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5

The core question is … Why? Different ions lead to different perceived properties in the finished beer; for one example: higher concentrations of chloride emphasize malt character, whereas higher concentrations of sulfate emphasize hop character and dryness. When? Both in the mash and in the sparge water, mostly based on the ratio in volume, with some ...


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Most of the heavy duty brewing chemistry books I know of are really aimed at commercial brewers and may be more or less relevant to homebrewers. That said, look for "Principles of Brewing Science" by George Fix, "New Brewing Lager Beer" by Greg Noonan, "Brewing Science and Practice" by Briggs, and books by Narziss or de Clerck. Pretty heavy duty science! ...


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Your brew will definite taste salty with that quantity of minerals added. I would use a third of that amount. 150ppm calcium and 250ppm sulphates is really the upper limit of what you can comfortably use in the beer, and you will still taste a little salt up front, but often it goes with the style. Here are some guidelines from the HBT wiki, ...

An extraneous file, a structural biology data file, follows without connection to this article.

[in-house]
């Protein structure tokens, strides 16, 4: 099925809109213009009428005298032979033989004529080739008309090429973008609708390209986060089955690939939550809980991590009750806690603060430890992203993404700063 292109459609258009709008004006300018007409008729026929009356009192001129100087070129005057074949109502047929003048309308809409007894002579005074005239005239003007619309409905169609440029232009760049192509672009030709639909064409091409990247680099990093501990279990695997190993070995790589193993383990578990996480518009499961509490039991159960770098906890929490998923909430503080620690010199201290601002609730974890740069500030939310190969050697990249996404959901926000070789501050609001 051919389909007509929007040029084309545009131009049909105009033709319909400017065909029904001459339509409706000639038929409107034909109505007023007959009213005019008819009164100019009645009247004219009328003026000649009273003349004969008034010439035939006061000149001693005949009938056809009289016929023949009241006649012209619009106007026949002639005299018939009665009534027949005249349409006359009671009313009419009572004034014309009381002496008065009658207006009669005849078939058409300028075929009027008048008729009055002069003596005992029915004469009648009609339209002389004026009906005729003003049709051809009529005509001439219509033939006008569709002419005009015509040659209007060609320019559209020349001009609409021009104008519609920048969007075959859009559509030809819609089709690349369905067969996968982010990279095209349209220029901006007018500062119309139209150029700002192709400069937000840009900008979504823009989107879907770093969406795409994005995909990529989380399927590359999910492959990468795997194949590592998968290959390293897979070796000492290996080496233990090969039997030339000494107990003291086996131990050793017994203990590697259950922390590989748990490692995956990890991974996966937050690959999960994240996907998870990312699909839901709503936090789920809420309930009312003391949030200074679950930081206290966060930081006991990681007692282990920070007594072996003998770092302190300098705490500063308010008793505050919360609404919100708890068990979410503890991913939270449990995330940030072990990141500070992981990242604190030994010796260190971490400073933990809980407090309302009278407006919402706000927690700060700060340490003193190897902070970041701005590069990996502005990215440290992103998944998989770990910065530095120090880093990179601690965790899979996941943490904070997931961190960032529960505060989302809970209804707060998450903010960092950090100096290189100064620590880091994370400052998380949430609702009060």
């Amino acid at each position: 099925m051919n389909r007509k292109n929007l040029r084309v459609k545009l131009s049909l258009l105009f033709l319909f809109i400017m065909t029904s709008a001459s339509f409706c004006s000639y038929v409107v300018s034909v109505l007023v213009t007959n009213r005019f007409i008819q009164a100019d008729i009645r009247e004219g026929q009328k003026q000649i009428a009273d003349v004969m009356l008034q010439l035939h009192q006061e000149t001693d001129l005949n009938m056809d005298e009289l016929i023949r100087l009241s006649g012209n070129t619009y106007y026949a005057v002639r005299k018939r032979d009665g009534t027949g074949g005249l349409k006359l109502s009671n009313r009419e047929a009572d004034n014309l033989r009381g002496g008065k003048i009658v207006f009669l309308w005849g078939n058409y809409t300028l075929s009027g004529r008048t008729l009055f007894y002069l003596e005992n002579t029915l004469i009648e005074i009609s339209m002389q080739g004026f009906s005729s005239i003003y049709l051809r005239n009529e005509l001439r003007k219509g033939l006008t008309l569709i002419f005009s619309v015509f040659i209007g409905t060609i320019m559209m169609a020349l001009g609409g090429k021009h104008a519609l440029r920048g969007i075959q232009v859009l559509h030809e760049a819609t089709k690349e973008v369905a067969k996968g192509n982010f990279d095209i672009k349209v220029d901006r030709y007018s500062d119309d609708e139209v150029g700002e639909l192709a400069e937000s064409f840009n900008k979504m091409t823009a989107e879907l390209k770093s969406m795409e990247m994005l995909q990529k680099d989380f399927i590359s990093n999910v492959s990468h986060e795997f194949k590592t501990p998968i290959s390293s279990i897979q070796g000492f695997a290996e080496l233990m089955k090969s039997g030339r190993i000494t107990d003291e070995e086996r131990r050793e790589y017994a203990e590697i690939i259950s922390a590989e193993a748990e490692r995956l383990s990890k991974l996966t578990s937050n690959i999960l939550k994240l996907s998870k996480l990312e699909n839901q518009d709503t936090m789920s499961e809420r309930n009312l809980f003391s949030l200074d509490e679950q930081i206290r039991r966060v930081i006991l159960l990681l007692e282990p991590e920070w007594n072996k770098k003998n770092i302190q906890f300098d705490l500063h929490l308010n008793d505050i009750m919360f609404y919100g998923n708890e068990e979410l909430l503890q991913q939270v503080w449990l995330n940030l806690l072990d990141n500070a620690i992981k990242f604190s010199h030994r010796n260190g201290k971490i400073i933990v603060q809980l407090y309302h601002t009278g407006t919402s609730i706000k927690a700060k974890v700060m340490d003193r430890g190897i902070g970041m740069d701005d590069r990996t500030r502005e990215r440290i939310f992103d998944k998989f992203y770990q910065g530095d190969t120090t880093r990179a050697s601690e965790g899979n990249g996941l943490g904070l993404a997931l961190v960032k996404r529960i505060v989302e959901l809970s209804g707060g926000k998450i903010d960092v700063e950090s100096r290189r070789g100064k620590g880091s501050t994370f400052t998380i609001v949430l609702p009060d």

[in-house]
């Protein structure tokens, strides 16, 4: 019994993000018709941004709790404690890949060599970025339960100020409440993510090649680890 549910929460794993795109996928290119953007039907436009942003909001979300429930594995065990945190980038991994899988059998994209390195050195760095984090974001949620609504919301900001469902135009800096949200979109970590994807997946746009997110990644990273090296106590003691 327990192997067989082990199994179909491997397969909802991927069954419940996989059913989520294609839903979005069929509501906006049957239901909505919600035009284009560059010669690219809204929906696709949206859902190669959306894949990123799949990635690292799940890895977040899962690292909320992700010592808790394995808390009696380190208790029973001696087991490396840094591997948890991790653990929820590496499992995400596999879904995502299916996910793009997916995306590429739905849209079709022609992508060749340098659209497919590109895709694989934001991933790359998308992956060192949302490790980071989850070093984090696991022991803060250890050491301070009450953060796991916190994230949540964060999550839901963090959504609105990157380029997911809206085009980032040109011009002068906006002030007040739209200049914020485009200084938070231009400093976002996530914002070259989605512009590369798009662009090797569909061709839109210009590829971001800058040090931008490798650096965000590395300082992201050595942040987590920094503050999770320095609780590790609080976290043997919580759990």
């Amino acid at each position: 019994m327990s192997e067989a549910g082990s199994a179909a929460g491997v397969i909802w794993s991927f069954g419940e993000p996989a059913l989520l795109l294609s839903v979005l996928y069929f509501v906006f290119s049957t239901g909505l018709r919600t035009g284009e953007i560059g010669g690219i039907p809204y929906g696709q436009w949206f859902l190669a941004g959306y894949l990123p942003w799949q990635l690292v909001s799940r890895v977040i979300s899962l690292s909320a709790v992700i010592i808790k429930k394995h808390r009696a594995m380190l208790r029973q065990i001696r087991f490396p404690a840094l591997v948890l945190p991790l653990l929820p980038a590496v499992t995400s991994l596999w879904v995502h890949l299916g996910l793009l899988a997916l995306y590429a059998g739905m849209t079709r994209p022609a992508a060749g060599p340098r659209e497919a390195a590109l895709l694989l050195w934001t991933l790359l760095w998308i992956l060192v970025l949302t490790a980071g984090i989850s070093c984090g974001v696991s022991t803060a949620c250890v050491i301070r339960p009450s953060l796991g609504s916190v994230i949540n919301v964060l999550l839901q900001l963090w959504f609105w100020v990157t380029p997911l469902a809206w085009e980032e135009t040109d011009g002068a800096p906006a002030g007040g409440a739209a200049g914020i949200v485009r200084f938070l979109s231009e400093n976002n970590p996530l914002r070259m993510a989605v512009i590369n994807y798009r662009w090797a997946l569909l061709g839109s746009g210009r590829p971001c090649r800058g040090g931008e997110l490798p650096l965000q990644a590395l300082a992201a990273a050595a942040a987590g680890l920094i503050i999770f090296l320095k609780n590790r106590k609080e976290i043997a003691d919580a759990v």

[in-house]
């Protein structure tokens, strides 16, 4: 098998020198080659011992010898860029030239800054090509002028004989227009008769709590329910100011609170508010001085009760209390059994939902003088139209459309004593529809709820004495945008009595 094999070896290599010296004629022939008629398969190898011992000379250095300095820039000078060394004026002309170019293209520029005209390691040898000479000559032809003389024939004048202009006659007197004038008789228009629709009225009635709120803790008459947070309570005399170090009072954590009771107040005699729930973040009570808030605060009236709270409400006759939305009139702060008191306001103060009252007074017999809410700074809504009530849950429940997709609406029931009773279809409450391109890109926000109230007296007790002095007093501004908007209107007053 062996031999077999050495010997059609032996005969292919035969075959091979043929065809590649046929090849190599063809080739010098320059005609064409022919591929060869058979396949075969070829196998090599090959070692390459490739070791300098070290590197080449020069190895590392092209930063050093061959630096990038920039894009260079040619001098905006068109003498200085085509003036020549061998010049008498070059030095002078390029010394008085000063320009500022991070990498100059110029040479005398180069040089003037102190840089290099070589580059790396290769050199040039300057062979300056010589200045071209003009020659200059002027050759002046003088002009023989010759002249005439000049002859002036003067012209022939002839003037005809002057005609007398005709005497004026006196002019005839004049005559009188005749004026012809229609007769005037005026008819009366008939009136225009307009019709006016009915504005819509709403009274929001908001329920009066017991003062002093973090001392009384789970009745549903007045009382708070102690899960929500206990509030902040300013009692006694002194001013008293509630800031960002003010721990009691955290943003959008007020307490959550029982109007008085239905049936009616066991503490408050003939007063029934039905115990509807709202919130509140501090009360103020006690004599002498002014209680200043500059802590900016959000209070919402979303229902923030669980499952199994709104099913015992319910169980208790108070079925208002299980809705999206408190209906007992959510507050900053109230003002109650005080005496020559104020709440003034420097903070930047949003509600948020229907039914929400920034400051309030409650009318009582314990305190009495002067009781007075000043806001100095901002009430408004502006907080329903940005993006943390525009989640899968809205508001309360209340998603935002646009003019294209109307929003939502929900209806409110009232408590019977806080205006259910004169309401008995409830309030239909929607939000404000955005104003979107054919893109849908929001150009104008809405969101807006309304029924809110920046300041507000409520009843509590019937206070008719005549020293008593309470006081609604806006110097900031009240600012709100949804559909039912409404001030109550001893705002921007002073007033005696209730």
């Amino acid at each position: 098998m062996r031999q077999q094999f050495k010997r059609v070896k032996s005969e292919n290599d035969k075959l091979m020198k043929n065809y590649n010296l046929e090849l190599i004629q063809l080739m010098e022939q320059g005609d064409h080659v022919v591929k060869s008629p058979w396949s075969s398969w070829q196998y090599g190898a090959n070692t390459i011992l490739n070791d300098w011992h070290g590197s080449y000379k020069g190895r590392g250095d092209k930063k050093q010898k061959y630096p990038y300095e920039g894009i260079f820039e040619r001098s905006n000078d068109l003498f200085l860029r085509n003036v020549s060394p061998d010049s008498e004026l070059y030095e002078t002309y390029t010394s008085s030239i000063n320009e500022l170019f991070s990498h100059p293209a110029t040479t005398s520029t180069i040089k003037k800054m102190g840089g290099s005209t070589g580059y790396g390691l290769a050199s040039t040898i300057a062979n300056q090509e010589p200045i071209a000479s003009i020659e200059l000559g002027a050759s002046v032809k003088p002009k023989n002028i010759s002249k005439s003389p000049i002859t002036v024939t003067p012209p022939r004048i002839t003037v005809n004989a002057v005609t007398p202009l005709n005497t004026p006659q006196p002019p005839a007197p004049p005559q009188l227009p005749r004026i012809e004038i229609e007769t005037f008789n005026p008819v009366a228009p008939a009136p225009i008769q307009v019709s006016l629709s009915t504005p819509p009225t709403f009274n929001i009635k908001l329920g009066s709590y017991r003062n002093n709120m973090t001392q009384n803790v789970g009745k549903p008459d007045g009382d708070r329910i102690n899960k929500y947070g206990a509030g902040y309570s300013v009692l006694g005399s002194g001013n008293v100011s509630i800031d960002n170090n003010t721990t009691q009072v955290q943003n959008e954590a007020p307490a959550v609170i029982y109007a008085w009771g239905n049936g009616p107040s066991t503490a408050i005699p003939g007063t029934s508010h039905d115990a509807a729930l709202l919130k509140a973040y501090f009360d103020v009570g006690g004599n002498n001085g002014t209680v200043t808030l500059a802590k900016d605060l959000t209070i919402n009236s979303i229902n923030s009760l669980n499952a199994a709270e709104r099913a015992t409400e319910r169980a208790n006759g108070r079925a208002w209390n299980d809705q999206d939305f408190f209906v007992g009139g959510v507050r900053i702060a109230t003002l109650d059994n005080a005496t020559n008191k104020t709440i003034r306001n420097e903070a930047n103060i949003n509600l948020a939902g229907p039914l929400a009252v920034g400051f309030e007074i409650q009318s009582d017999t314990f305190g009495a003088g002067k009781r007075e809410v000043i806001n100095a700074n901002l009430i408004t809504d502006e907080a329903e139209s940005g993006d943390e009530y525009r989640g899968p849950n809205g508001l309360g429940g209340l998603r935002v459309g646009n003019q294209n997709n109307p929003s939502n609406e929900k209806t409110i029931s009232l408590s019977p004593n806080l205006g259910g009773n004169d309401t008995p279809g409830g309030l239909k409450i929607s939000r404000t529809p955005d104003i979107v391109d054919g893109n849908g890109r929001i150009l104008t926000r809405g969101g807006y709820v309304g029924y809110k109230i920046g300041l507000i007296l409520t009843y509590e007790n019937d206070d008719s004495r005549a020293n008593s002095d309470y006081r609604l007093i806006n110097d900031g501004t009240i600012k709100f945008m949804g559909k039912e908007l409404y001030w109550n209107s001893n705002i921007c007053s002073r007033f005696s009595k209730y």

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Whether or not they're really necessary depends on the water you have and the beer you want to brew. You need to start by getting an analysis of your water. Some water districts provide all the info you need, but many of them don't. If not, an excellent resource is wardlab.com. Get test W-6. As the what the info means and how you need to adjust your ...


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There are 2 reasons to adjust your water...to get the proper pH and to add minerals necessary for yeast health and beer flavor. To do the former, you can simply measure the pH with a meter or papers, then empirically add salts until you achieve the desired pH. You don't pretreat the water because it's the mash pH you're concerned with, not the water pH. In ...


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According to this professor at UNC, they make the extract with one pepper. For the calculation I'll assume that your beer can extract capsaicin from the pepper you use as efficiently as the lab extract (which is most likely not true, but it gives you a base to start from). This calculation is just a shot in the dark, but it makes sense to me: First, 1 ...


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Mashing shouldn't be affected by the altitude. However, hop utilization at lower temperatures is fairly significant. Ray Daniels republished a correction factor in homebrewdigest here. Depending on what part of Denver you live, you'll see about an 18% - 20% reduction in utilization versus that at sea level. The biggest difference I noticed brewing in ...


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Martin Brungard's excellent water spreadsheet (free at sites.google.com/site/brunwater/) not only will help you calculate what type of water you need for a particular beer, it also has a great section on water in general that should answer many of your questions. Your city water report may not give you all the info you need. For a complete analysis that ...